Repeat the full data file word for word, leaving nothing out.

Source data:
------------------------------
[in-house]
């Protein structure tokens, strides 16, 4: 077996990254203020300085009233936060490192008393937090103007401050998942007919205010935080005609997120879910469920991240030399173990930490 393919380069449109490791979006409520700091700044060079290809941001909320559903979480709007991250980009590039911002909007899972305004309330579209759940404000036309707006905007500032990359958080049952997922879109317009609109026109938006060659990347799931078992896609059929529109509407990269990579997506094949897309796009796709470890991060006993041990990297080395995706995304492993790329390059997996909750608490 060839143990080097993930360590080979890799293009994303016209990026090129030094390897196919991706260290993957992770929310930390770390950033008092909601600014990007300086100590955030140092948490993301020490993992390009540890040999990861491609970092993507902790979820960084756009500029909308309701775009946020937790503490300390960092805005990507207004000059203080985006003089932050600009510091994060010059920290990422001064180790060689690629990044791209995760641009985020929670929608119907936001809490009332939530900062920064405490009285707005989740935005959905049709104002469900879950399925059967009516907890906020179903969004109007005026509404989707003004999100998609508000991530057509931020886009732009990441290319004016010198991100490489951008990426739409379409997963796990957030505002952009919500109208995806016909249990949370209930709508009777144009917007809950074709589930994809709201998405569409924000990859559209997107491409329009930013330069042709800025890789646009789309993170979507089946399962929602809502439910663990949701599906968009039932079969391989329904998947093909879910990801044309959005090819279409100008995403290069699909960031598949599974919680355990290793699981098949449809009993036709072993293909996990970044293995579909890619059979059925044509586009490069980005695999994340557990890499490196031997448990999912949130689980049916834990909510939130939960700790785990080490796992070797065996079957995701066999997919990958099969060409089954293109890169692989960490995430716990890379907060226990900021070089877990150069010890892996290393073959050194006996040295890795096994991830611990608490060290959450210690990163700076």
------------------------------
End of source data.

[in-house]
């Protein structure tokens, strides 16, 4: 077996990254203020300085009233936060490192008393937090103007401050998942007919205010935080005609997120879910469920991240030399173990930490 393919380069449109490791979006409520700091700044060079290809941001909320559903979480709007991250980009590039911002909007899972305004309330579209759940404000036309707006905007500032990359958080049952997922879109317009609109026109938006060659990347799931078992896609059929529109509407990269990579997506094949897309796009796709470890991060006993041990990297080395995706995304492993790329390059997996909750608490 060839143990080097993930360590080979890799293009994303016209990026090129030094390897196919991706260290993957992770929310930390770390950033008092909601600014990007300086100590955030140092948490993301020490993992390009540890040999990861491609970092993507902790979820960084756009500029909308309701775009946020937790503490300390960092805005990507207004000059203080985006003089932050600009510091994060010059920290990422001064180790060689690629990044791209995760641009985020929670929608119907936001809490009332939530900062920064405490009285707005989740935005959905049709104002469900879950399925059967009516907890906020179903969004109007005026509404989707003004999100998609508000991530057509931020886009732009990441290319004016010198991100490489951008990426739409379409997963796990957030505002952009919500109208995806016909249990949370209930709508009777144009917007809950074709589930994809709201998405569409924000990859559209997107491409329009930013330069042709800025890789646009789309993170979507089946399962929602809502439910663990949701599906968009039932079969391989329904998947093909879910990801044309959005090819279409100008995403290069699909960031598949599974919680355990290793699981098949449809009993036709072993293909996990970044293995579909890619059979059925044509586009490069980005695999994340557990890499490196031997448990999912949130689980049916834990909510939130939960700790785990080490796992070797065996079957995701066999997919990958099969060409089954293109890169692989960490995430716990890379907060226990900021070089877990150069010890892996290393073959050194006996040295890795096994991830611990608490060290959450210690990163700076």